|Ryan Moore snagged his second win on tour on Sunday. (Getty Images)|
There is something rather unfair about expectations. When they are set at a certain height before you turn professional, you will be compared to what other superstars did in their careers as they joined the highest ranks in sports.
Tiger Woods is a perfect example of someone who came into golf with Everest-sized expectations and immediately lived up to them. Many others have struggled to do so. Enter Ryan Moore. The amateur bully by comparison was raking up wins in non-professional events like he was playing against middle-schoolers. And when he turned pro in 2005, it seemed he would be the Next Big Thing in golf mainly because he had the game and the record to get everyone excited.
But Moore struggled to find himself in many ways as a pro. He did earn enough money playing on sponsors exemptions to get his full-time card for 2006 (only he, Gary Hallberg, Phil Mickelson and Justin Leonard have done such a thing), but it wasn't the type of play most had expected. And on top of all that, the professional swag never seemed to fit Moore's style.
He would eventually drop all of his sponsors and focus on his golf. In 2008, he got himself into a playoff against Adam Scott at the Byron Nelson but couldn't close the deal. In '09, Moore landed his second-best finish at a major at the U.S. Open, but things weren't progressing the way that he thought. Later that year, though, Moore would get himself into a playoff at the Wyndham Championship against Jason Bohn and Kevin Stadler. This time, he wouldn't be denied.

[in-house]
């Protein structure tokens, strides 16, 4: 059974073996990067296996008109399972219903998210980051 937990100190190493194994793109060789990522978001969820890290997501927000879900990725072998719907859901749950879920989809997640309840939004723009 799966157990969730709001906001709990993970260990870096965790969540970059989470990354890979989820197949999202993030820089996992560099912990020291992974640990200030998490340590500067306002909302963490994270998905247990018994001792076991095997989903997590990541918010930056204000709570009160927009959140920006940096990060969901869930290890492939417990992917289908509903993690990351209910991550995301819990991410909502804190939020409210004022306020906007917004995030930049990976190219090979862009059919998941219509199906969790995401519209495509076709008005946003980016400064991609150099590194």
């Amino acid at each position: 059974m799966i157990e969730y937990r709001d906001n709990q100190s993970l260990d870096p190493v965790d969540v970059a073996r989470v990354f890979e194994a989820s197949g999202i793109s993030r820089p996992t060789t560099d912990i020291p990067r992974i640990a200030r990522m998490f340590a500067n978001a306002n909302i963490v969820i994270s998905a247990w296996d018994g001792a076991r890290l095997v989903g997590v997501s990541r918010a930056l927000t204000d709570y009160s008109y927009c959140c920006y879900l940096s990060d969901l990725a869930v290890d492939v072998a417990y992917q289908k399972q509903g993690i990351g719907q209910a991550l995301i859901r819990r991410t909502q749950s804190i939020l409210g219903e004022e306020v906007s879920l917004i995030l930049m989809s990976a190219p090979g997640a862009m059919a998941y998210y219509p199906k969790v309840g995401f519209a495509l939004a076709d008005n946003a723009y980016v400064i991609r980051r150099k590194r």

Now comes his win in Las Vegas, the same town that saw Moore do incredible things in his amateur days. The win came despite a push by a lot of guys in the field. No matter if this was a B-level event by PGA Tour standards; it's wins like this that can get a guy like Moore going.
By all accounts, he's a nice kid with a solid game that occasionally loosens when the pressure gets to him. But he now has two PGA Tour wins and the type of resume that suggests things could get better. I said on Sunday that Moore seems like the type of player who could win 10 PGA Tour events and a major before his career is over, and I still stand by that. A lot of golfers know how to play solid golf but aren't exactly sure how to win when it comes down to the final putts on Sunday. Moore has been winning his entire life. And if the Shriners was any example, his game is going nowhere but up.
Hopefully this is just the start of big things.
John Daly's Strangest Week?
There have been plenty of moments in John Daly's career that could be considered strange. The guy has whacked golf balls off greens while the ball was still moving. He's walked off courses in the past, and I'm not even going to mention some of the off-course antics that have made him one of the most interesting athletes in the history of sports.
But this year seemed to be a turning point for Daly. He's 137th on the money list having just played 13 events and needs to get in the top 125 if he wants to get full status for next season. He has made 10 of 13 cuts, with four top 25s -- a really good season for Daly.
And then came the Shriners. Daly opened with rounds of 69-63 and looked like he might pick up enough cash to jump up that money list in one week. That was, until he shot a third-round 86, then closed the week out with a 77 on Sunday to finish last, earning just $8,910 for his efforts.
Daly has had some inconsistent weeks over his career, but this one might take the cake.